There were no early warning signs that Melissa Gibbons was about to develop multiple sclerosis - no history of illness, no string of hospital appointments as a child. Until, one Monday two years ago, the student nurse got out of the bath and realised that her entire back had gone completely numb.
"I couldn’t feel it at all, and it then went down my arms and legs," said Melissa, who was aged 23 at the time and nearing the end of her first year at Sheffield Hallam University.
"By the Saturday I knew there was something wrong because I couldn’t lift my legs. I thought I had a brain tumour, to be honest, or something like that."
As her fears grew, Melissa sought help from specialists and underwent an MRI scan that found lesions on her brain of the type found in patients with MS, the debilitating disease that attacks the central nervous system and can, at its worst, leave sufferers paralysed or blind.
"I looked on the internet and saw that it could be MS but just thought ‘surely not’."
Medics will diagnose the condition if a patient has another two relapses, Melissa said. "I had another two really quickly."
The first came the following July. While on holiday in Ibiza, she took a dip in a swimming pool and began experiencing odd spasms in her arms - then, on a further trip later in the summer, her 'whole body stopped working' after she ran into the sea.
Her fiancee, Sam, had to rescue Melissa by dragging her from the water.
"It was like the most horrific pins and needles you could ever have. That was the worst one."
Neurologists then made the diagnosis, and two years on Melissa, now 25, is still contemplating what the future may hold - not that she intends to let her illness hold her back.
"I don’t tell anyone. I just want to get on with my life. I want to get married, have children and everything."
She is backing the search to find better therapy and a possible cure for the disease, too. Today the fifth annual Gillyfest - a community music festival - is happening at the Sportsman pub at Lodge Moor, which, inspired by Melissa, has been held in support of the MS Society for the past two years.
Melissa, who lives near Hunters Bar, works part-time at the Sportsman, where the event was launched by bar worker Dave 'Gilly' Gilchrist. Her parents, Peter and Lisa Gibbons, both regulars at the pub, led the fundraising last year, collecting around £2,500.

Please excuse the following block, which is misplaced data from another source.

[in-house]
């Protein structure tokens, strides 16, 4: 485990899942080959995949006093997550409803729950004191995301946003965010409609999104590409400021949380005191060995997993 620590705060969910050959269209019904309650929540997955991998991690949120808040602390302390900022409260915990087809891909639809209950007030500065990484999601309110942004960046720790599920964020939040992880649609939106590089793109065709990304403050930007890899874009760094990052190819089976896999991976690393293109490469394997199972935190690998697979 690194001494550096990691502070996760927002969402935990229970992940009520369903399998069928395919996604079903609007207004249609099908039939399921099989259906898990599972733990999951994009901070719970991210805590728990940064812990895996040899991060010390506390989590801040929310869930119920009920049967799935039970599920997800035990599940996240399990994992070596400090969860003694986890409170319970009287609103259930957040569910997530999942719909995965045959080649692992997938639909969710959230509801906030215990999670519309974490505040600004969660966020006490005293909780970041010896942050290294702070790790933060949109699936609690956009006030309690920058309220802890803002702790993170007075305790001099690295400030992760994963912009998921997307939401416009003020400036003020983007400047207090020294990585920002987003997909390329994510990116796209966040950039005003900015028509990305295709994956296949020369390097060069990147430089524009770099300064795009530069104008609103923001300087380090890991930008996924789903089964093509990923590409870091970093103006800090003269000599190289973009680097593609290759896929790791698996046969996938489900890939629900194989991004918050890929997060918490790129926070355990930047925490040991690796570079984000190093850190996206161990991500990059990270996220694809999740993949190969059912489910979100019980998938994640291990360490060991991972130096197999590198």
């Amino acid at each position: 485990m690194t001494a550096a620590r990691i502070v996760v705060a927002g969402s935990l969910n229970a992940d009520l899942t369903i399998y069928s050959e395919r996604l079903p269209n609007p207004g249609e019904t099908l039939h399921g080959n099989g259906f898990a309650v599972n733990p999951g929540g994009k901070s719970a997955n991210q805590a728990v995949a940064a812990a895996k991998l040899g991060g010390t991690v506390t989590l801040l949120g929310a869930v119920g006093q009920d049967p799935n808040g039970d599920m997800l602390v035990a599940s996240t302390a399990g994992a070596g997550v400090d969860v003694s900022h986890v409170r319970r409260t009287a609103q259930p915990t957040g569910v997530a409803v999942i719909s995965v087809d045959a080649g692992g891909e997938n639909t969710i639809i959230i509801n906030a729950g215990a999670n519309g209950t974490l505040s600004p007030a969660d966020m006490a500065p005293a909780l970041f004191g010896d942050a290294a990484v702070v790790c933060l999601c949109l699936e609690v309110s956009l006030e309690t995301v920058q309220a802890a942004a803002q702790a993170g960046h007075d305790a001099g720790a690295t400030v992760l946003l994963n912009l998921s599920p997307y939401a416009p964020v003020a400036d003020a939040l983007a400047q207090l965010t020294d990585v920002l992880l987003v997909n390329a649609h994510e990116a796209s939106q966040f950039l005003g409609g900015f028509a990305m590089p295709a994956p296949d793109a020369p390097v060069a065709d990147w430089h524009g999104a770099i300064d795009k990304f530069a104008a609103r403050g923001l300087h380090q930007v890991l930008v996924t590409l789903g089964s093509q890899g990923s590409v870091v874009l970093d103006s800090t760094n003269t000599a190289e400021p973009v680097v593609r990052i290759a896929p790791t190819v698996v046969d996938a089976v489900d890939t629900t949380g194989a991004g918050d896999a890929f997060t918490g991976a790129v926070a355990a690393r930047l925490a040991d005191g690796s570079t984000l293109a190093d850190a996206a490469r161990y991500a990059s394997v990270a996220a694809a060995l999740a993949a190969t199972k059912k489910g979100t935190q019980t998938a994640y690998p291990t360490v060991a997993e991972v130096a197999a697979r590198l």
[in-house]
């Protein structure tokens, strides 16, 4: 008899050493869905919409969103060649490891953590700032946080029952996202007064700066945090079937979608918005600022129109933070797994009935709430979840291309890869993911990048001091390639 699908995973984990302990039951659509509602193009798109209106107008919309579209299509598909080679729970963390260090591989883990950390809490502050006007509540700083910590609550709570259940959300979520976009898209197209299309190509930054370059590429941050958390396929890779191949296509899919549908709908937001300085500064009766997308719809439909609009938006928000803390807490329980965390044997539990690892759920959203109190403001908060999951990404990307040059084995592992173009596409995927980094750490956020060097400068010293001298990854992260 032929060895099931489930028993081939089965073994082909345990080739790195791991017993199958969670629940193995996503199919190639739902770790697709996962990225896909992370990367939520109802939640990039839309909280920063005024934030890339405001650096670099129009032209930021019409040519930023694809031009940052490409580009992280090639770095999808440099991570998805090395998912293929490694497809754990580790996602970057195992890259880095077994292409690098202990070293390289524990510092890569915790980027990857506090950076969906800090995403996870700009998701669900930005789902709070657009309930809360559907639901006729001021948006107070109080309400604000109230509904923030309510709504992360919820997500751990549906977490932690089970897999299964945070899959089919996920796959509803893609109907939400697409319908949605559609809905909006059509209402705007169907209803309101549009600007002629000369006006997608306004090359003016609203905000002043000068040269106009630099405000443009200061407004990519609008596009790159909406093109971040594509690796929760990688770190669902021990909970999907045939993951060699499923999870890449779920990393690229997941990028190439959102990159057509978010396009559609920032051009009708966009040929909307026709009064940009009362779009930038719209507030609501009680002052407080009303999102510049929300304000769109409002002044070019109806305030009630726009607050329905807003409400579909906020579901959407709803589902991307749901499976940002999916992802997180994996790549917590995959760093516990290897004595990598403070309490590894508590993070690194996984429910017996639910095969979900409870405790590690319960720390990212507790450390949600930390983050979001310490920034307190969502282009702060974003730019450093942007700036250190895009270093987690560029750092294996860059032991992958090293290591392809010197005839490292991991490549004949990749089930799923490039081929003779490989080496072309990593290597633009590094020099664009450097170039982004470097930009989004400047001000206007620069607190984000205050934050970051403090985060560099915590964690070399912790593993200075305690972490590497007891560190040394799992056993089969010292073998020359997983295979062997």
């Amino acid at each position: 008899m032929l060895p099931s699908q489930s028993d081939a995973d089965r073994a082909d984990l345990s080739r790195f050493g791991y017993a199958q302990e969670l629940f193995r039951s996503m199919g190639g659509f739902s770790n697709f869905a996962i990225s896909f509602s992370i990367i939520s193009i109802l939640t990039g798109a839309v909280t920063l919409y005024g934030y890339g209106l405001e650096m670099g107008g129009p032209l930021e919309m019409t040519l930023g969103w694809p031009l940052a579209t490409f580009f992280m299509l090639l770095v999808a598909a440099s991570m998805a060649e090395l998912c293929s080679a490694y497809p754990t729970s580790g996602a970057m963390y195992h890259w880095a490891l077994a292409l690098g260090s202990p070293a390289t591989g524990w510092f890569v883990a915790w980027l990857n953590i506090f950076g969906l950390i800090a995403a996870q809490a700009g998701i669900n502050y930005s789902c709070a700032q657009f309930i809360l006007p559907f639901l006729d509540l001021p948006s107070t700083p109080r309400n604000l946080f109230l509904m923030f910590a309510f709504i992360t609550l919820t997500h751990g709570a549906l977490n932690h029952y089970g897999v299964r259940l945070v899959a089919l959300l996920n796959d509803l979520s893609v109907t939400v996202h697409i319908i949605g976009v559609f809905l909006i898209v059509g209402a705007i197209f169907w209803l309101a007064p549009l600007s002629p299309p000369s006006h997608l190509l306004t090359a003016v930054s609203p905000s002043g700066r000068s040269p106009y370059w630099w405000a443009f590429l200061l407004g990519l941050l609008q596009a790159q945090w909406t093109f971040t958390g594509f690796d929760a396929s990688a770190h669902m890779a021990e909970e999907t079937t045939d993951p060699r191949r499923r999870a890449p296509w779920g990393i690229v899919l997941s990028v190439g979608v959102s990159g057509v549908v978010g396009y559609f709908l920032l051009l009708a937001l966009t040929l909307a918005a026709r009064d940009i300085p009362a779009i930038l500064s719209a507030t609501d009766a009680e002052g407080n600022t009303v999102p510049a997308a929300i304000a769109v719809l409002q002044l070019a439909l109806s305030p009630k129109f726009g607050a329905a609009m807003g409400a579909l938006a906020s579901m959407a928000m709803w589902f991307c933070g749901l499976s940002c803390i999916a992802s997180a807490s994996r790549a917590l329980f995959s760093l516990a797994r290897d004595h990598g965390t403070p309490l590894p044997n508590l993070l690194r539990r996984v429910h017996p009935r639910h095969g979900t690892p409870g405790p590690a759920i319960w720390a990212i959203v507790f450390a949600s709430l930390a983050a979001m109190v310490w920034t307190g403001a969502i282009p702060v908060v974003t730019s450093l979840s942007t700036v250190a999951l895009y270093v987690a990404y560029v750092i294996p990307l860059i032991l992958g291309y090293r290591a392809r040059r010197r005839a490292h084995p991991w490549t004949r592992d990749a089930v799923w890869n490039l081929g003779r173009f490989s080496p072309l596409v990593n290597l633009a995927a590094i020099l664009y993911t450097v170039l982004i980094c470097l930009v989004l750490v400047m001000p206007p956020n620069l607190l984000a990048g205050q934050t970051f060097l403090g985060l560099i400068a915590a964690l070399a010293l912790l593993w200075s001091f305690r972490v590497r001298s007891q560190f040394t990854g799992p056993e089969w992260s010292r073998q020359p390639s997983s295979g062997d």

For the time being, treatment involves a four-weekly infusion of a drug called Natalizumab, administered over 'a couple of hours' at the Royal Hallamshire Hospital. The medicine keeps the white blood cells of the immune system from entering the brain and spinal cord, thought to play a role in the damaging effects of MS.
"I’m just coming up to a year of being free from relapses," said Melissa. "I’ve no idea what the outlook is like. Hopefully it’s good, because the treatment is effective."
In September, she starts a job on the intensive care unit at Sheffield Children's Hospital, and in just over a year's time will marry Sam, also 25 and a recruitment consultant.
But despite remaining defiant, reminders of her illness crop up regularly.
"My arms are weaker than they used to be. I went on a hen do and there was a sporting activity and I just couldn’t do it. It was the wheelbarrow race and my arms weren’t strong enough."
Gillyfest starts at 1.30pm, with music throughout the day until 9.30pm. Real alpacas, Our Cow Molly ice cream and stalls are among the other attractions set to increase the charity total.
"It’s just money towards research that can hopefully find more treatments - or more successful treatments," said Melissa.
"There’s no cure, but you have to be optimistic - there can be a cure for anything."
How MS attacks nerves' protection
Multiple sclerosis is an autoimmune condition, which means the immune system mistakes part of the body for a foreign substance and attacks it, according to NHS experts.
In MS, it attacks the 'myelin sheath', a protective layer surrounding nerves in the brain or spinal cord, causing inflammation which can be seen on an MRI scan.
The inflamed patches can disrupt the messages carried by the nerves, causing a range of symptoms, including problems with eyesight, movement, sensation or balance.
A lifelong condition affecting more than 100,000 people in the UK, it can sometimes cause severe disability, and average life expectancy is slightly reduced among patients with the chronic disease.
MS is usually diagnosed in people in their 20s and 30s, and is more common among women - but it can develop at any age.